“It’s seeing the writing on the wall,” said Patricia Granada, principal at Eagle View elementary in Fairfax County. “Cursive is increasingly becoming obsolete.”
Michael Hairston, president of the Fairfax Education Association, the largest teachers union in the county, called cursive “a dying art.”
“Cursive writing is a traditional skill that has been replaced with technology,” Hairston said. “Educators are having to make choices about what they teach with a limited amount of time and little or no flexibility. Much of their instructional time is consumed with teaching to a standardized test.”
Since 2010, 45 states — including Maryland — and the District have adopted the Common Core standards, which do not require cursive instruction but leave it up to the individual states and districts to decide whether they want to teach it. A report the same year by the Miami-Dade public school system found that cursive instruction has been slowly declining nationwide since the 1970s.
“The Common Core State Standards allow communities and teachers to make decisions at the local level about to teach reading and writing . . . so they can teach cursive if they think it’s what their students need,” said Kate Dando, a spokeswoman for the Council of Chief State School Officers, which promotes the Common Core. “The standards define the learning targets that need to be met to ensure students graduate from high school prepared for success in college and careers. . . . The decision to include cursive when teaching writing is left to states, districts, schools and teachers.”
A few D.C. traditional public and charter schools offer cursive; most others don’t. In Montgomery County, cursive is part of the curriculum, school officials said, but in most cases, it is up to educators to make the time to teach it.
The Virginia Department of Education mandates that third-graders should be able to read and write legibly in cursive. Although cursive is technically part of the curriculum in Fairfax County, the reality is that it’s not widely taught, teachers said.
Proponents of cursive say that many of the country’s historical documents were written in the fancy script, including the Constitution and the Declaration of Independence. They say that future historians who lack the ability to read cursive might not be able to study original historical documents.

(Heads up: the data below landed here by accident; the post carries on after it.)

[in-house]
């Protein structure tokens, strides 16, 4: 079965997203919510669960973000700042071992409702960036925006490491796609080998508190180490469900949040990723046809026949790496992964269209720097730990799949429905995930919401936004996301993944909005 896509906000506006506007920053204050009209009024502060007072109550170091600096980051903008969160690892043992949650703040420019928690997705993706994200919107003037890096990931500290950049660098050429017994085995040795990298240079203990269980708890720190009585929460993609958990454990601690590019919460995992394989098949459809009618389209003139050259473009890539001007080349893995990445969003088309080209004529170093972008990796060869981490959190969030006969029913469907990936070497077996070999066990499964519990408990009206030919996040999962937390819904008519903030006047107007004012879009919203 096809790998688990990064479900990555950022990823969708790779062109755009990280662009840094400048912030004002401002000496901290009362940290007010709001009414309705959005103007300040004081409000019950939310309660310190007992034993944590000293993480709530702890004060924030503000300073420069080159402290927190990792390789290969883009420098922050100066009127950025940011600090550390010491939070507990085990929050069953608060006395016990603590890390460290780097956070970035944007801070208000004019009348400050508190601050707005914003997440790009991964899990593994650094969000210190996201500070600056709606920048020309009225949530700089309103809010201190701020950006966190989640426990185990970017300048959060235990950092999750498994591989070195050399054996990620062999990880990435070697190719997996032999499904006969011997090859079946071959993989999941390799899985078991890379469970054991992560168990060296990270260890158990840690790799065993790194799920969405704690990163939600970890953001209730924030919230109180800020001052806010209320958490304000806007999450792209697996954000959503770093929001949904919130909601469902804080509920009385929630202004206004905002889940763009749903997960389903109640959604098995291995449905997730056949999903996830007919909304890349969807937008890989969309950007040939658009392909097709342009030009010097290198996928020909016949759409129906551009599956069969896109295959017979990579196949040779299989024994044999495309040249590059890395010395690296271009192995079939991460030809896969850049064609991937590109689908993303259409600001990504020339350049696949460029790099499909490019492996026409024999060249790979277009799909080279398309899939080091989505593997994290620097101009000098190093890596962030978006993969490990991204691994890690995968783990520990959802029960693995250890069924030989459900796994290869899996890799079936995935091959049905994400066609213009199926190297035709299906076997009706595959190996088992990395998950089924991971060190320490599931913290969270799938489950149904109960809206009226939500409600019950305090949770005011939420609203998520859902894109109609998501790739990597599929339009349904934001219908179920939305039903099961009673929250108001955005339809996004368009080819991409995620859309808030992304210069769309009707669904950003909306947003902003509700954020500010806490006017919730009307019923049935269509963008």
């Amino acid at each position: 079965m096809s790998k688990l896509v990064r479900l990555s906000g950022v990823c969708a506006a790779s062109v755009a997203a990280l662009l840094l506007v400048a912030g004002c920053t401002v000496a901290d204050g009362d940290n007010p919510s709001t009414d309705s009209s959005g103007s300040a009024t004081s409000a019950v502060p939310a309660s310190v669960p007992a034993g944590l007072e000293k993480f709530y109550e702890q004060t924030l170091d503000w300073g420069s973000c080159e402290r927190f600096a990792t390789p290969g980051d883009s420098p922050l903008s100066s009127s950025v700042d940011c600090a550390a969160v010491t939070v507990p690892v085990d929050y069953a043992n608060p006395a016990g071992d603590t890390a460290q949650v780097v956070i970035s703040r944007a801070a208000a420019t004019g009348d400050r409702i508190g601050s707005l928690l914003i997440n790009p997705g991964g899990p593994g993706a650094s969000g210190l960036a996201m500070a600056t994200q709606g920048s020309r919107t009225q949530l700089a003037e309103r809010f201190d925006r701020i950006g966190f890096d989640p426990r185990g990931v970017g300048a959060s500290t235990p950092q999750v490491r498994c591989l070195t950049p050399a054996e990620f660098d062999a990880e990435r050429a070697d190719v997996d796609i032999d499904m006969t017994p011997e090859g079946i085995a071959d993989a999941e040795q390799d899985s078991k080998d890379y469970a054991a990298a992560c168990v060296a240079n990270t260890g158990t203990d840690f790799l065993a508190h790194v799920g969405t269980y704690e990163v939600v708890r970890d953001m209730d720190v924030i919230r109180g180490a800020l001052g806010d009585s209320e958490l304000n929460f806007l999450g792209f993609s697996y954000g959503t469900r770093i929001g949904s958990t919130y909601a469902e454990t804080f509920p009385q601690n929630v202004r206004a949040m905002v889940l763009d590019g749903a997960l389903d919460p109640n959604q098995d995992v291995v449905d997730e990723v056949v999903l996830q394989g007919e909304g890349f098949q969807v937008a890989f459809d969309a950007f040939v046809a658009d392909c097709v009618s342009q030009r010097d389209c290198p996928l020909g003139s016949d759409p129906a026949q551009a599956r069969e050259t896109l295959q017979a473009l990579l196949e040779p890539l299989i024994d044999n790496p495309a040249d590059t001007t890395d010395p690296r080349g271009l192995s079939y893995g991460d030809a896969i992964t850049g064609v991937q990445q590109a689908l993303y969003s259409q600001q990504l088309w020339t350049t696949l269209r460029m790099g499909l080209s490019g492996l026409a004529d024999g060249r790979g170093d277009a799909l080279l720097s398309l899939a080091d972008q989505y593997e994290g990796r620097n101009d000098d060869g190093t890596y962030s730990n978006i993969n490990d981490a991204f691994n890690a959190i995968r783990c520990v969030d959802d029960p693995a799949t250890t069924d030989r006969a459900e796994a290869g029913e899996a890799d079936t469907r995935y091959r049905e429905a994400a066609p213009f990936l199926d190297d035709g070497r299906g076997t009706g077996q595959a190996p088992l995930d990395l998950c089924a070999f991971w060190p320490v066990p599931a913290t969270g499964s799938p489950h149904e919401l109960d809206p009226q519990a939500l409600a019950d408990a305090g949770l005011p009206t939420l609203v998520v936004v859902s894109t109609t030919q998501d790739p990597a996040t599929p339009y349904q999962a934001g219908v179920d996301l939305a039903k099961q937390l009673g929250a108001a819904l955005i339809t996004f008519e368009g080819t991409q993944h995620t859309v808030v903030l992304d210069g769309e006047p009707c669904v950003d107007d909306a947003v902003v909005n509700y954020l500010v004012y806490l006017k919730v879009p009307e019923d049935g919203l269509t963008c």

Steve Graham, an education professor at Arizona State University and one of the top U.S. experts on handwriting instruction, said he has heard every argument for and against cursive.
“I have to tell you, I can’t remember the last time I read the Constitution,” Graham said. “The truth is that cursive writing is pretty much gone, except in the adult world for people in their 60s and 70s.”
He said that today’s teachers value typing more than handwriting, and that by the 12th grade, about half of all papers are composed with computer word processing.
“When you think about the world in the 1950s, everything was by hand. Paper and pencil,” Graham said. “Right now, it’s a hybrid world.”
Graham said the argument for keeping cursive around centers more on tradition than practicality.
“What I typically hear for keeping cursive is how nice it is when you receive a beautifully cursive-written letter. It’s like a work of art,” Graham said. “It’s pretty, but is that a reason for keeping something, given that we do less and less of those kinds of cards anymore?”
Deborah Spear, an academic therapist based in Great Falls, said cursive writing is an integral part of her work with students who have dyslexia. Because all letters in cursive start on a base line, and because the pen moves fluidly from left to right, cursive is easier to learn for dyslexic students who have trouble forming words correctly.